By John P. Dourley
Publication by way of Dourley, John P.
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Extra info for C.G. Jung and Paul Tillich: The Psyche as Sacrament
37 And so like Tillich Jung thinks it of great importance to understand why man is driven to be a maker of symbol and myth, and how these realities function in his psychic life. A further consequence of what Jung says here is that the specifically Christian symbols are universal, at least potentially, and hence should appear both prior to and beyond their specifically Christian expression. "44 In this Jung aligns himself with Tillich's understanding of faith as ultimate concern; for both it is based on an experiential factor.
With Tillich this conception is based on life itself as made up of the coincidence of opposites, which in turn are grounded in God as both the source of the opposites which constitute human life and the source of their unification in balanced growth. To elaborate Tillich's position on God's presence to life as source and unifier of opposites requires some examination of his thought on creation and fall, and two concepts he closely relates to creation and fall, namely essence and existence.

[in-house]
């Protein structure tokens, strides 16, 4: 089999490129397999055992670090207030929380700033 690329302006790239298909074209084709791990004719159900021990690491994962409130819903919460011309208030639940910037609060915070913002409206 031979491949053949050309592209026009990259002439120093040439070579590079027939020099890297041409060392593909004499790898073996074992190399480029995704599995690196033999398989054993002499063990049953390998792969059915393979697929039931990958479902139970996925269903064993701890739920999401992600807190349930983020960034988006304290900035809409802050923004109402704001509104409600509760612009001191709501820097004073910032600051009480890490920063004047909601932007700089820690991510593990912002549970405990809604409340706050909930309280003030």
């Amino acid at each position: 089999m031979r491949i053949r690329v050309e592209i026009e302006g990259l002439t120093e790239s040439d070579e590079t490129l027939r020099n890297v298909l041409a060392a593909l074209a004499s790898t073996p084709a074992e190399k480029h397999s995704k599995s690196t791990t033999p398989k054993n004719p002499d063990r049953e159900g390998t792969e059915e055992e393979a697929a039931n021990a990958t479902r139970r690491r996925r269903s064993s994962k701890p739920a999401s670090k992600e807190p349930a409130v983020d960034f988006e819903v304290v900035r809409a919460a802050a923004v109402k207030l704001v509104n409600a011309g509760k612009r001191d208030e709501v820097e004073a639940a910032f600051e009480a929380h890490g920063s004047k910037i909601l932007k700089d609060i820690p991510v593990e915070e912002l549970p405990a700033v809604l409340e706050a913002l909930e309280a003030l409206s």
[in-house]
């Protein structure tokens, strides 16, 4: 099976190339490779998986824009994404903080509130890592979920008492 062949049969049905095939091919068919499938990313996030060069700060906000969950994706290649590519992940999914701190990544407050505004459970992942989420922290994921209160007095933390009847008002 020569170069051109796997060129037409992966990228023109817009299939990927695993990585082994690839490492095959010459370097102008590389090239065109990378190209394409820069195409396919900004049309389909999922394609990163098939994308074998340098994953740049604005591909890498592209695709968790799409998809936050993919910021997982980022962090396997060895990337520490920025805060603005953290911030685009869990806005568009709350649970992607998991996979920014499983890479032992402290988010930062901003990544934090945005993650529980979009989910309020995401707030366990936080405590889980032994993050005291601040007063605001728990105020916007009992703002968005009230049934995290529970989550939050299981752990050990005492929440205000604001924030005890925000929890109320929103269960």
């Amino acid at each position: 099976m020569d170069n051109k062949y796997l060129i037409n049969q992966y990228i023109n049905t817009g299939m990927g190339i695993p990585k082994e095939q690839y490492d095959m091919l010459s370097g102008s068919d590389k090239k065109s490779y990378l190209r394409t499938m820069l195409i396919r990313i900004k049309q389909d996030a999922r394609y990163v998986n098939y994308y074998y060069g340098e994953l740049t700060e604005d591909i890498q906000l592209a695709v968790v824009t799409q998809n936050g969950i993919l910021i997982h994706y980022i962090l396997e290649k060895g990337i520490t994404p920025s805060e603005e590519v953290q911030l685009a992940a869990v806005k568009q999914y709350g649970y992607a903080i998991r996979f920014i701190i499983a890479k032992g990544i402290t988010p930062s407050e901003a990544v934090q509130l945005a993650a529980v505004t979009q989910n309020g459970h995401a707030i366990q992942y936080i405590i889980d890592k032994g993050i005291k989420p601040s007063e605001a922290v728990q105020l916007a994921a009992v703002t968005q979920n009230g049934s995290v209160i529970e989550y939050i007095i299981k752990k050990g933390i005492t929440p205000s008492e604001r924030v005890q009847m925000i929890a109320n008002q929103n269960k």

Tillich's depth of reason corresponds in a significant way with Jung's conception of the collective unconscious, since both terms refer to the ultimate source of man's residual sense of God. This life in the depths, this power which seems to force itself upon consciousness in times of crisis, may be called the collective unconscious or the ground and power of being, but the reality thus designated functions with the force of the divine. With Tillich, this is based on man's native participation in God; with Jung, on man's experience of the power of the archetypal symbols arising from the unconscious.
C.G. Jung and Paul Tillich: The Psyche as Sacrament by John P. Dourley